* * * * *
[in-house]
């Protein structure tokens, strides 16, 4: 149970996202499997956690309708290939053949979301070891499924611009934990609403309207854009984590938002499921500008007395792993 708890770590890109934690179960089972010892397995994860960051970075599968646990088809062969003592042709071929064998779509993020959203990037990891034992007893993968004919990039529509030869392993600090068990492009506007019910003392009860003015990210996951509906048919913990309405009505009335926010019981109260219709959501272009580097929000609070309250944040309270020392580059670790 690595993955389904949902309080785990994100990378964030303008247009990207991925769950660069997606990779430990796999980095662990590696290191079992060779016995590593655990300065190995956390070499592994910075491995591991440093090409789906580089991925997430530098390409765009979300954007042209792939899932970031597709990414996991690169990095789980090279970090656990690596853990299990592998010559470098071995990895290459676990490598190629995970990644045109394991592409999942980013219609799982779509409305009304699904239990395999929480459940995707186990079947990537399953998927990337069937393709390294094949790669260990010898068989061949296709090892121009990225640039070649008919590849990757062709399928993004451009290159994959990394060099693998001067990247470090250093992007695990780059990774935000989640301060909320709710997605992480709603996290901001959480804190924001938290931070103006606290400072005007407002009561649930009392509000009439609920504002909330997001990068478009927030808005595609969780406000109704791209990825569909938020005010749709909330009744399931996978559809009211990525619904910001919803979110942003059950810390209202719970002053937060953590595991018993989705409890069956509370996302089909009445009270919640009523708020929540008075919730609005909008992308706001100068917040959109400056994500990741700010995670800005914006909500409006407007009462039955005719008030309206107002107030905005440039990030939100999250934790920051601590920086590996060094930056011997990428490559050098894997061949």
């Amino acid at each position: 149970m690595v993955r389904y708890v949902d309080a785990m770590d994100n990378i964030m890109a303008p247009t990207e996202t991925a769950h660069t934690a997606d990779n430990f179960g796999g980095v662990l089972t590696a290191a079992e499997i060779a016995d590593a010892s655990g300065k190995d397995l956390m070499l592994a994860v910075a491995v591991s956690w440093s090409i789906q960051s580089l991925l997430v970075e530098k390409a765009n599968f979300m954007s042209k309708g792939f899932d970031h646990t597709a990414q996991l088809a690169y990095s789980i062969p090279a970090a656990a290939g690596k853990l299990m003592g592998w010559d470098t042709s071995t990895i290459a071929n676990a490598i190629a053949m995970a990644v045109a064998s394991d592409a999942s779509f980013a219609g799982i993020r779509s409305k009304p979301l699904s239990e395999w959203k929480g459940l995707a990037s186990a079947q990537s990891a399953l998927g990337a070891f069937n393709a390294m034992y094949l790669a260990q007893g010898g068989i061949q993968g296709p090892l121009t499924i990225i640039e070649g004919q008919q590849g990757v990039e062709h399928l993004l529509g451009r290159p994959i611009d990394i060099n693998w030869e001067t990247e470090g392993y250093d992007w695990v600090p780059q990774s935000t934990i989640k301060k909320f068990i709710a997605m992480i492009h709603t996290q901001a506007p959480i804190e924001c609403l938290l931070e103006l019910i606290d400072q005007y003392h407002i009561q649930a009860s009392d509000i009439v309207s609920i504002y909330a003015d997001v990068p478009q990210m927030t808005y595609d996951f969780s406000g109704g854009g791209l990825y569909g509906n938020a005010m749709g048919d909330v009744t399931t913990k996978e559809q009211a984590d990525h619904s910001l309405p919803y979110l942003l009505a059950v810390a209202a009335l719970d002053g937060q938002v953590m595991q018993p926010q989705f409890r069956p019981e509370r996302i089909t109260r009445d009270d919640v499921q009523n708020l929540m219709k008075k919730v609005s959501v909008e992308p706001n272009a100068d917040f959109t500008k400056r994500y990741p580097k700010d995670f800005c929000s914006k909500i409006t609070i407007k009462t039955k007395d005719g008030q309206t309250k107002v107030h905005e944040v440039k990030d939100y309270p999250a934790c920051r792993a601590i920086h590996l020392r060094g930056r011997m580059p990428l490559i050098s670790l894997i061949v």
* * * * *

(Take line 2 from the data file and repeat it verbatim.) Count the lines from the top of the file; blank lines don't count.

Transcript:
């Protein structure tokens, strides 16, 4: 149970996202499997956690309708290939053949979301070891499924611009934990609403309207854009984590938002499921500008007395792993 708890770590890109934690179960089972010892397995994860960051970075599968646990088809062969003592042709071929064998779509993020959203990037990891034992007893993968004919990039529509030869392993600090068990492009506007019910003392009860003015990210996951509906048919913990309405009505009335926010019981109260219709959501272009580097929000609070309250944040309270020392580059670790 690595993955389904949902309080785990994100990378964030303008247009990207991925769950660069997606990779430990796999980095662990590696290191079992060779016995590593655990300065190995956390070499592994910075491995591991440093090409789906580089991925997430530098390409765009979300954007042209792939899932970031597709990414996991690169990095789980090279970090656990690596853990299990592998010559470098071995990895290459676990490598190629995970990644045109394991592409999942980013219609799982779509409305009304699904239990395999929480459940995707186990079947990537399953998927990337069937393709390294094949790669260990010898068989061949296709090892121009990225640039070649008919590849990757062709399928993004451009290159994959990394060099693998001067990247470090250093992007695990780059990774935000989640301060909320709710997605992480709603996290901001959480804190924001938290931070103006606290400072005007407002009561649930009392509000009439609920504002909330997001990068478009927030808005595609969780406000109704791209990825569909938020005010749709909330009744399931996978559809009211990525619904910001919803979110942003059950810390209202719970002053937060953590595991018993989705409890069956509370996302089909009445009270919640009523708020929540008075919730609005909008992308706001100068917040959109400056994500990741700010995670800005914006909500409006407007009462039955005719008030309206107002107030905005440039990030939100999250934790920051601590920086590996060094930056011997990428490559050098894997061949």